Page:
Wintercheck Factory

New York,
Wintercheck are giving new meaning to the term industrial chic, translating materials like safety glass and polyurethane rubber sheeting into unexpected yet dream-home-level furniture.

What is American design to you, and what excites you about it?
It’s less of a product and more of an exercise in craftsmanship or experimentation. In September we produced a show called TOUCHING at our studio, in which all of the designs took the concept of furniture and lighting but pushed past the standard definition of what a chair or lamp is. It seems way more important — and quite frankly less boring — to explore and exercise what design can be when you remove it from commercial constraints or the need to satisfy clients. So in that sense, American design is the experimental pieces that drive new trends, rather than just the latest version of an already proven design.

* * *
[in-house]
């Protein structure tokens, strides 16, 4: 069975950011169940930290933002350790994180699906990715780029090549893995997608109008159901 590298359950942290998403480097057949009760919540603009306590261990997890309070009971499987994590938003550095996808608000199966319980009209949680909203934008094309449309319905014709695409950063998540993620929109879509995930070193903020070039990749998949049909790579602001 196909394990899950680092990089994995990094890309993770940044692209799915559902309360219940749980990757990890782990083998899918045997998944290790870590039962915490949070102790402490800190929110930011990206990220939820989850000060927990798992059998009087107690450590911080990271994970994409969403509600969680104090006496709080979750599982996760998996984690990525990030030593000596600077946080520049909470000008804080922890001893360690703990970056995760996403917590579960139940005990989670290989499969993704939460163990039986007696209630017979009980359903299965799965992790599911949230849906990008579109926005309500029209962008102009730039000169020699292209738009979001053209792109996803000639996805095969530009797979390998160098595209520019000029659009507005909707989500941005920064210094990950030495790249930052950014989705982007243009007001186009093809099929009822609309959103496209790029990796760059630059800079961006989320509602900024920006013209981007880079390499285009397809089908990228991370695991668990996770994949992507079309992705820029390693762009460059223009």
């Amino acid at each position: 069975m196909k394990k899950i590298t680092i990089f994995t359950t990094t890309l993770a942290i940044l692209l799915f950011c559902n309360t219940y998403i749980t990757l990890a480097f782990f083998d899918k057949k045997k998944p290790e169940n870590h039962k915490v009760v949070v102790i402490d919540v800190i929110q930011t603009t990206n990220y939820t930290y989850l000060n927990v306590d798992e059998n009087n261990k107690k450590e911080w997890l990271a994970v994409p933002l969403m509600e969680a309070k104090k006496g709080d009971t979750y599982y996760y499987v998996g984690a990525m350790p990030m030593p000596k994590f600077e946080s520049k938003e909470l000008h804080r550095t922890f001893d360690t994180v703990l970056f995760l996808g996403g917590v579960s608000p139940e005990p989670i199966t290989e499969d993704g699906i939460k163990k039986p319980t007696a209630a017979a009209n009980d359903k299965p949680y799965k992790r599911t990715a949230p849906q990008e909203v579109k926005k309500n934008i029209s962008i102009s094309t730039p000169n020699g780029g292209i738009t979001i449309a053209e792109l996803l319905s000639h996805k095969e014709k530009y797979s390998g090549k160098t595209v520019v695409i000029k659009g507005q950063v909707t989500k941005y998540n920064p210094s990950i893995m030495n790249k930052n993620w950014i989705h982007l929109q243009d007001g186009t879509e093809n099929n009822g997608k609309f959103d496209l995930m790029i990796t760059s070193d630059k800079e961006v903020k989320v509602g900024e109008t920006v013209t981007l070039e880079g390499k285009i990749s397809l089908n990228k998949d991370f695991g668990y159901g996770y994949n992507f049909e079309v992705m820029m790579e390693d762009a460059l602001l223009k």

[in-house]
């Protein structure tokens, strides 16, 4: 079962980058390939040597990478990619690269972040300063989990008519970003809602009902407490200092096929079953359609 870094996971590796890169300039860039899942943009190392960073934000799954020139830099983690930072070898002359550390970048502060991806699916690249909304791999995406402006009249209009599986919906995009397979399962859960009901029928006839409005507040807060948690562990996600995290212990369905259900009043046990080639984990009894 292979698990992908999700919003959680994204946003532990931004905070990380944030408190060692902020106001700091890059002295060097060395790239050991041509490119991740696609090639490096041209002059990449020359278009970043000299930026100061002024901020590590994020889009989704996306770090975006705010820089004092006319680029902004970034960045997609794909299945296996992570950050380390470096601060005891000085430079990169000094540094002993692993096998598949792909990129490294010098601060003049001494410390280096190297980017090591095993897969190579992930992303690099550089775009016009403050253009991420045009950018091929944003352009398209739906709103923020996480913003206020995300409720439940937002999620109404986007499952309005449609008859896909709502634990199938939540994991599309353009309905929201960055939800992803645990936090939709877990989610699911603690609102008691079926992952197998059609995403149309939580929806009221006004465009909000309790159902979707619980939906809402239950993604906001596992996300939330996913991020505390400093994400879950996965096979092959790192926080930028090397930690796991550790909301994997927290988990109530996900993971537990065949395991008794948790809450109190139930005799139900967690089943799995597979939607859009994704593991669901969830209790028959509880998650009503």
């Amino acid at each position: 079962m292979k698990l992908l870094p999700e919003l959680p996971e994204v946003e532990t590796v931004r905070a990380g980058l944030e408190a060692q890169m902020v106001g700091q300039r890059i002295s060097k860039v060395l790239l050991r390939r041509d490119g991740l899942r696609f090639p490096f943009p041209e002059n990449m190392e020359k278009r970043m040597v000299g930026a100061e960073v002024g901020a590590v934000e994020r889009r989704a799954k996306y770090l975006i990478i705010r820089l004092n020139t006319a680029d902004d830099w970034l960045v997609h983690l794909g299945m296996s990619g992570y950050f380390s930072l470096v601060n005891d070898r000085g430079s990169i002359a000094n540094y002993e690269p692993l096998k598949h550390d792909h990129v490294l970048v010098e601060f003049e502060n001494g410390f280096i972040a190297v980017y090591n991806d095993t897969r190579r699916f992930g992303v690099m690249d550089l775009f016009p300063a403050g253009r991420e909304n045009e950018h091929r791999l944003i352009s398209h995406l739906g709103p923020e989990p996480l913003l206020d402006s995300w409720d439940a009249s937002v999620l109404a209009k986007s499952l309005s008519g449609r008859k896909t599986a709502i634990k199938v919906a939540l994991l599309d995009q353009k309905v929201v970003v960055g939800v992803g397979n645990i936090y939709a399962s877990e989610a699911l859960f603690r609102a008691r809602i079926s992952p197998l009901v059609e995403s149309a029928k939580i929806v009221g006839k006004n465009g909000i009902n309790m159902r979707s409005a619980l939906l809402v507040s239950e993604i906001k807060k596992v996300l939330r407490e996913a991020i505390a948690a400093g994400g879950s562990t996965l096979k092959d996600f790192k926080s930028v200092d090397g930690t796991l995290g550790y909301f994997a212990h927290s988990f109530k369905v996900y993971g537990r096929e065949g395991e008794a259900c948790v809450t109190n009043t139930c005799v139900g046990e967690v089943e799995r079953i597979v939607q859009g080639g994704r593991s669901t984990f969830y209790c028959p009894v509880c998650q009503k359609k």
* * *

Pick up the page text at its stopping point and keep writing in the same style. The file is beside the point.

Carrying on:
What are your plans and highlights for the upcoming year?
Right now we’re designing and building out a new show for early next year: an installation in our studio that functions as a bar. Instead of having a traditional opening and reaching as many people as possible, our goal is to make it a more immersive experience, with smaller groups and more time to get inside of and interact with the piece. We’ve also just been invited to show an installation of new designs at the Volta art fair in New York, which is celebrating its 10th anniversary in March.

What inspires/informs your work in general?
Our work is informed by concepts of transformation and of control. How can we take a material and force it to perform in the way we want? Inevitably that produces unforeseen results, but inspiration often comes through the moment when we fuck up the thing we were originally trying to do. Over the last two years, as we’ve pushed our work further from pure functionality to a more abstract place, we’ve drawn inspiration from artists like Scott Walker. Here’s a guy that went from singing saccharine teen ballads to recording a 20-minute avant-garde narrative about Attila the Hun that features the sound of meat being punched. The idea that there’s a thread that connects those two places, and that the path is traversable by anyone willing to tread it, is very exciting.
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